German Chancellor Angela Merkel deflected pressure on Wednesday to increase the euro zone's rescue fund, saying the key to reassuring markets was to restore lost trust in governments' policies.
She also said closer European integration would eventually bring a solution to the 17-nation currency area's debt crisis.
We must be ready to dare more Europe, she said.
Delivering the keynote address to the annual World Economic Forum meeting in Davos, Merkel questioned the rationale of those in financial markets, governments and the IMF who were pressing Berlin to put more money on the table, but did not rule it out.
International Monetary Fund Managing Director Christine Lagarde called in Berlin this week for the 17-nation currency bloc's financial firewall to be effectively doubled by combining a temporary and a permanent rescue fund to reach 1 trillion euros.
Now they say... 'it should be twice as big', Merkel said.
'If it were twice as big, we'd believe you'. Some say 'it should even be three times as big, then we'd really believe you.' And I always ask myself how long is that credible and when is that no longer credible.
What we don't want (in Germany) is a situation in which we promise something we can't back up in the end because if Germany... promises something that can't be kept if markets attack it hard, then Europe is really vulnerable.
EU officials say they expect Berlin to agree in March to let the existing European Financial Stability Facility, which still has about 250 billion euros in uncommitted funds, and the future 500 billion euro European Stability Mechanism to run in parallel.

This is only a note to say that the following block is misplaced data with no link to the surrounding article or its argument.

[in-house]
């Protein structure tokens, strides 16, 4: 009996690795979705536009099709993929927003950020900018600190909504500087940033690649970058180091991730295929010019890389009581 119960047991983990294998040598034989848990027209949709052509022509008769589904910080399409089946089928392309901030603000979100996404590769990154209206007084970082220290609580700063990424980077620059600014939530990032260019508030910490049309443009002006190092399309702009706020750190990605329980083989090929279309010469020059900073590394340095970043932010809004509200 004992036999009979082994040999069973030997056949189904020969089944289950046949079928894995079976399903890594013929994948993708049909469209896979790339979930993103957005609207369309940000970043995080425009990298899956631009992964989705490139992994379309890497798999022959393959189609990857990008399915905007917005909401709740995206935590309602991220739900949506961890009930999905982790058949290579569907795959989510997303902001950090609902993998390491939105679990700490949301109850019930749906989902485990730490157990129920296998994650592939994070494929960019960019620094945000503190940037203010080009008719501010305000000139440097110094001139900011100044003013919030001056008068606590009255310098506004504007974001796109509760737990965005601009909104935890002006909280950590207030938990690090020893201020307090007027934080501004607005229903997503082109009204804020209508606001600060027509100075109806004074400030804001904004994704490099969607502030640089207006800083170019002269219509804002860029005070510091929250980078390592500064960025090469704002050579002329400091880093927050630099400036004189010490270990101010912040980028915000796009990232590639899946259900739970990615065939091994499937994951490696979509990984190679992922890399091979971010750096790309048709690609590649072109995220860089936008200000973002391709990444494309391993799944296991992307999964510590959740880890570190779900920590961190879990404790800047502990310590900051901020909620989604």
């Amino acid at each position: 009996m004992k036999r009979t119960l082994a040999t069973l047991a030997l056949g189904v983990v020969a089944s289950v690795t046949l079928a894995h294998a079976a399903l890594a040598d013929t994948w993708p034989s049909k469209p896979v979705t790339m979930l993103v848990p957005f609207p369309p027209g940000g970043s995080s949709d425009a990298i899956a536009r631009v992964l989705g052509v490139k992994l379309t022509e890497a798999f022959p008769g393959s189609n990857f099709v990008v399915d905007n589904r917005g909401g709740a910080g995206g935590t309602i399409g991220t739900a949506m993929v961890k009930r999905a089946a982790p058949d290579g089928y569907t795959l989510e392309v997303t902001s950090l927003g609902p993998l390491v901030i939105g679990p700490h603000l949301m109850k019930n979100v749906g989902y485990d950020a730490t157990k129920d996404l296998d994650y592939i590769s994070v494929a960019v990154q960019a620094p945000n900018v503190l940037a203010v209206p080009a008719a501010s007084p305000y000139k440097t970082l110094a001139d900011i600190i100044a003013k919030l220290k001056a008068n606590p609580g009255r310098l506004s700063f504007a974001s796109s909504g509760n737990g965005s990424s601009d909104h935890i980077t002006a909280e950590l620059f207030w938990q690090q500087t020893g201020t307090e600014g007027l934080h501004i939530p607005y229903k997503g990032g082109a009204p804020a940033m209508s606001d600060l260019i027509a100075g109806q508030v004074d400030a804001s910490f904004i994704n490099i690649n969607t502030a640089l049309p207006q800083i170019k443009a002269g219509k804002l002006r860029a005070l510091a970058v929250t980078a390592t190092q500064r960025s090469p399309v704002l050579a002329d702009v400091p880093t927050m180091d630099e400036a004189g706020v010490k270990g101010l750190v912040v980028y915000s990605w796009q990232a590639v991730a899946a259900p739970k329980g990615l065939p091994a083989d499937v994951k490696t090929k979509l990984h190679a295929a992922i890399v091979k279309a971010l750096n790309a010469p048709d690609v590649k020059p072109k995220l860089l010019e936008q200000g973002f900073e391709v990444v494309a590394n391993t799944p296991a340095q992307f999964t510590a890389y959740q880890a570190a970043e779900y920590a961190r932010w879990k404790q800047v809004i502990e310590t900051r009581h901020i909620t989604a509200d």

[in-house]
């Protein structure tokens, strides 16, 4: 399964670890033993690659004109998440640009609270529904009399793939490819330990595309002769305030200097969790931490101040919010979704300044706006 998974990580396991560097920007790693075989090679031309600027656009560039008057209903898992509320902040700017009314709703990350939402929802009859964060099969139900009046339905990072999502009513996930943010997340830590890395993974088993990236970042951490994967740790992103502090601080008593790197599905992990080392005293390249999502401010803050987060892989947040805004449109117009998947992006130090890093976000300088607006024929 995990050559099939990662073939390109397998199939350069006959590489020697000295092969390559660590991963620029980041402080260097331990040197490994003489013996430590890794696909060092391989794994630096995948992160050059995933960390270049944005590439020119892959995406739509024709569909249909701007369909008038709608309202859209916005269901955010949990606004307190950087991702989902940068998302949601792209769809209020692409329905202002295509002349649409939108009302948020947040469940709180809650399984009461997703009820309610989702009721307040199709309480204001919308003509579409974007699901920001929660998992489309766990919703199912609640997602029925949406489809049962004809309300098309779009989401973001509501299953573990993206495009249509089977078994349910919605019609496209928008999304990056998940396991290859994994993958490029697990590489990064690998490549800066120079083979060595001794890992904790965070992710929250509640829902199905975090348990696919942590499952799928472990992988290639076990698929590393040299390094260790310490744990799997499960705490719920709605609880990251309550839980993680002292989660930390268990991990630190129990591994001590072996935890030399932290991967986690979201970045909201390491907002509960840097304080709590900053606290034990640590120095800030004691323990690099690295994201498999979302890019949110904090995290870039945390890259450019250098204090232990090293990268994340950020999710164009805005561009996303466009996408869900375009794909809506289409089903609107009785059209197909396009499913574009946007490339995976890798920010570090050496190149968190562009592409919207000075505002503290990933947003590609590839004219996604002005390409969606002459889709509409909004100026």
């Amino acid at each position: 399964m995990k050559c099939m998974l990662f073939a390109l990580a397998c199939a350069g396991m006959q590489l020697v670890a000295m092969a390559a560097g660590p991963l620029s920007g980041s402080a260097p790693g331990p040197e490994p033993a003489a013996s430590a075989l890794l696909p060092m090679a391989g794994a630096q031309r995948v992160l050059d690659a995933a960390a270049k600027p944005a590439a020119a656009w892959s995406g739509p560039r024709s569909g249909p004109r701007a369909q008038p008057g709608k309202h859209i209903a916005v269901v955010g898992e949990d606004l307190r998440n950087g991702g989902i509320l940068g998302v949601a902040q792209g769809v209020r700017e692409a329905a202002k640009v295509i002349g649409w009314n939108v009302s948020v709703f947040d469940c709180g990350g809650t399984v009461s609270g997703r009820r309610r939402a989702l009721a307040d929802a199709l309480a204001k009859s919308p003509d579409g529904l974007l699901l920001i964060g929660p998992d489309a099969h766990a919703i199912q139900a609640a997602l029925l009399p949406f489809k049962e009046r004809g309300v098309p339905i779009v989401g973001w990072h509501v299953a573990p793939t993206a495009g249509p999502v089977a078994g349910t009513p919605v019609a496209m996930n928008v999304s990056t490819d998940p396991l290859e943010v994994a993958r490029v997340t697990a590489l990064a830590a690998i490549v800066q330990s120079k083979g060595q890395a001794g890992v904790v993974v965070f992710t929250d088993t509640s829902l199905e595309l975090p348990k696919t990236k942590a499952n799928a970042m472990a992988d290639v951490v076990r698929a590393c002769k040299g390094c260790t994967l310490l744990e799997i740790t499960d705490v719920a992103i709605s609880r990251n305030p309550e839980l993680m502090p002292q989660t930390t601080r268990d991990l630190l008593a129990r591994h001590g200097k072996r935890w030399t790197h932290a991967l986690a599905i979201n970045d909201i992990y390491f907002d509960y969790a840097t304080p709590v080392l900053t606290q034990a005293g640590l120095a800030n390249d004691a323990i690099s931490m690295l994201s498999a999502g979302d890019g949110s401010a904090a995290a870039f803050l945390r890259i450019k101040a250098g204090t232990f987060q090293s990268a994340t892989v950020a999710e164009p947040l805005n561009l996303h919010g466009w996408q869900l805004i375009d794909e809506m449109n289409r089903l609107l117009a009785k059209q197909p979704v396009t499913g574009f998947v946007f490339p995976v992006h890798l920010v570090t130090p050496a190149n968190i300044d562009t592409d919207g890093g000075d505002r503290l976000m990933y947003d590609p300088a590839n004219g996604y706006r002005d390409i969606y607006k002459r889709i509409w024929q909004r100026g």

Merkel did not comment on that idea but said Europe had to work to rebuild market trust through stricter enforcement of more binding fiscal rules and reforms to make their economies more competitive.
Confidence has been lost because one said 'they've promised something that they didn't deliver on', she said. Confidence is the most important currency that one can have worldwide at the moment.
She said she was convinced the euro zone would overcome the two-year-old sovereign debt crisis and emerge as a more attractive place to invest.
The German leader set out a long-term vision of a more federal European Union, in which she said she expected almost all member states to join the euro.
We will have to get used to the fact that the European Commission, which already has lots of competences, will become more and more like a government, Merkel said.
This was already a familiar pattern to Germans, who had a division of labour between federal and regional state powers.
We will have a rather stronger European Parliament, the heads of state and government will function a bit like a second chamber, and the European Court of Justice will be uphold the rule of law, she added.
(Reporting By Erik Kirschbaum and Annika Breidthardt; Writing by Paul Taylor; editing by Janet McBride)